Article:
A shift in emphasis

The once cherished routine of mowing great swathes of amenity grassland is slipping away. North Lanarkshire Council epitomises this shift, and has been pressing ahead with the creation of a series of trial wildflower areas within high profile public parks. It’s an idea which has caught the public eye and proved very popular. It’s also great news for pollinators. 

The project covers three well known Country Parks.  At Strathclyde, Drumpellier and Palacerigg the progress has been impressive. This is particularly so when you acknowledge that all three sites are very different in nature, and clearly require individually tailored management techniques.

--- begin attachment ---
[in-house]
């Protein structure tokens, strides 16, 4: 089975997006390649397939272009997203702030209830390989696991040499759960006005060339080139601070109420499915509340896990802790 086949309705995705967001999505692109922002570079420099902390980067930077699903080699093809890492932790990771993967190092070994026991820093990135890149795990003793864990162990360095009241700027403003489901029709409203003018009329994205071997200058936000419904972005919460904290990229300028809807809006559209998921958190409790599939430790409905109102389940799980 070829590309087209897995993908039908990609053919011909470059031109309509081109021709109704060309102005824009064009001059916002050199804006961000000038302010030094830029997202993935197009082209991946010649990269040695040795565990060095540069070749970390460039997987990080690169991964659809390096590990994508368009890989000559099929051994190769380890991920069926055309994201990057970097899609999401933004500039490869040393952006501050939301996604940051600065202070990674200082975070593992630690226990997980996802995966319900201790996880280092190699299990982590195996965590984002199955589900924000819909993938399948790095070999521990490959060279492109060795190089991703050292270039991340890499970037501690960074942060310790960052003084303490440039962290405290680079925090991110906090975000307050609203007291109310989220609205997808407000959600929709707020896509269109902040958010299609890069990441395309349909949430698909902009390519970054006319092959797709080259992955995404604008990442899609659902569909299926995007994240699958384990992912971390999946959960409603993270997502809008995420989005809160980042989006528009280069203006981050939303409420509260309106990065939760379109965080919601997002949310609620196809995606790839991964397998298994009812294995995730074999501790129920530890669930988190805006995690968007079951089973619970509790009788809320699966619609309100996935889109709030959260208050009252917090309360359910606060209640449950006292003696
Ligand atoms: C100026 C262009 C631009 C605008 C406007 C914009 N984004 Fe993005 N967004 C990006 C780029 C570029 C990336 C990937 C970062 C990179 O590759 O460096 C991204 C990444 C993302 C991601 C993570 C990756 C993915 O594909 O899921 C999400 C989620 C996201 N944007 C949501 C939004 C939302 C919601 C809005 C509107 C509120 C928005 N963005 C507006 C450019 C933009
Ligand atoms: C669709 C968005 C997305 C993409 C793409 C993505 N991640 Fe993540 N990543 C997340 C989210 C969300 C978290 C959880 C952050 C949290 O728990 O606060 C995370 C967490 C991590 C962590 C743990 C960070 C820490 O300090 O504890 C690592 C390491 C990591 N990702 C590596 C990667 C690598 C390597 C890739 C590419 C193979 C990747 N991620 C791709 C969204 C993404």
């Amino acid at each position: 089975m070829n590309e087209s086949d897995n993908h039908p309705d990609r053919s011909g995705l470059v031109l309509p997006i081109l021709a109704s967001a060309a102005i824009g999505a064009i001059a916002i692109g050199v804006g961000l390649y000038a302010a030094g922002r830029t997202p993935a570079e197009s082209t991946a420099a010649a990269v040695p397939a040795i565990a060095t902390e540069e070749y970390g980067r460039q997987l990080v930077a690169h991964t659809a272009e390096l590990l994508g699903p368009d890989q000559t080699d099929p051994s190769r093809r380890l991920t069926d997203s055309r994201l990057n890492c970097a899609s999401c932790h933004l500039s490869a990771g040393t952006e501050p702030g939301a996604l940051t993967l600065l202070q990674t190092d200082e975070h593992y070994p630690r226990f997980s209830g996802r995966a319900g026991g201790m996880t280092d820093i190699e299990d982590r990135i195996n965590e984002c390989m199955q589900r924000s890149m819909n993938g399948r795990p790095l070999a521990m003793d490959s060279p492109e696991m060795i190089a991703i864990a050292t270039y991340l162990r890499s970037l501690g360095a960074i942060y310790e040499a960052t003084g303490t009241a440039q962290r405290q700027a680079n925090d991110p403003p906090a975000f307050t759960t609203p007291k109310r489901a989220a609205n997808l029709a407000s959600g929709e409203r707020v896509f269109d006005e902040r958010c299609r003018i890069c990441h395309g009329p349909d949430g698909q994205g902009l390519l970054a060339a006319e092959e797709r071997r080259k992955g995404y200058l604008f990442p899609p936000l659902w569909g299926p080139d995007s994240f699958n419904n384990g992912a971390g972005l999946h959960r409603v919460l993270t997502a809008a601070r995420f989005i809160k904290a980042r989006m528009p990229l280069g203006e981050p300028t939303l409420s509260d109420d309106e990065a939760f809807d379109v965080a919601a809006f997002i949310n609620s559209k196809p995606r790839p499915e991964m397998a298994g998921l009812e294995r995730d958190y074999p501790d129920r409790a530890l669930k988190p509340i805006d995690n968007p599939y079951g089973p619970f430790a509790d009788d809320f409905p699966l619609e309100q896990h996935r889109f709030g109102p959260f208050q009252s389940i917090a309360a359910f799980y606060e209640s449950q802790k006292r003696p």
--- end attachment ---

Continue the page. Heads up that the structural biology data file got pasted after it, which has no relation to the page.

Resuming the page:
Just off the M74, at Strathclyde Park, in a site covering around 3.3 acres, the approach advocated was to turn over an area of amenity grassland and with the aid of a local farmer create a fine tilth which would provide a suitable base for sowing a rich meadow seed mix. Conscious that the perception of wildflower meadows in their early stages isn’t always positive the council not only invested in some temporary signage to explain the changes, but retained an unploughed zone adjacent to the path for regular mowing, and in doing so created a zone accessible to local park users who wished to walk or run on a softer surface. 

One benefit of this compromise was that it made acceptance of the suite of changes a deal more likely. The breadth of the zone was also carefully calculated to best suit the cutting width of the machinery the council regularly used to mow grasslands.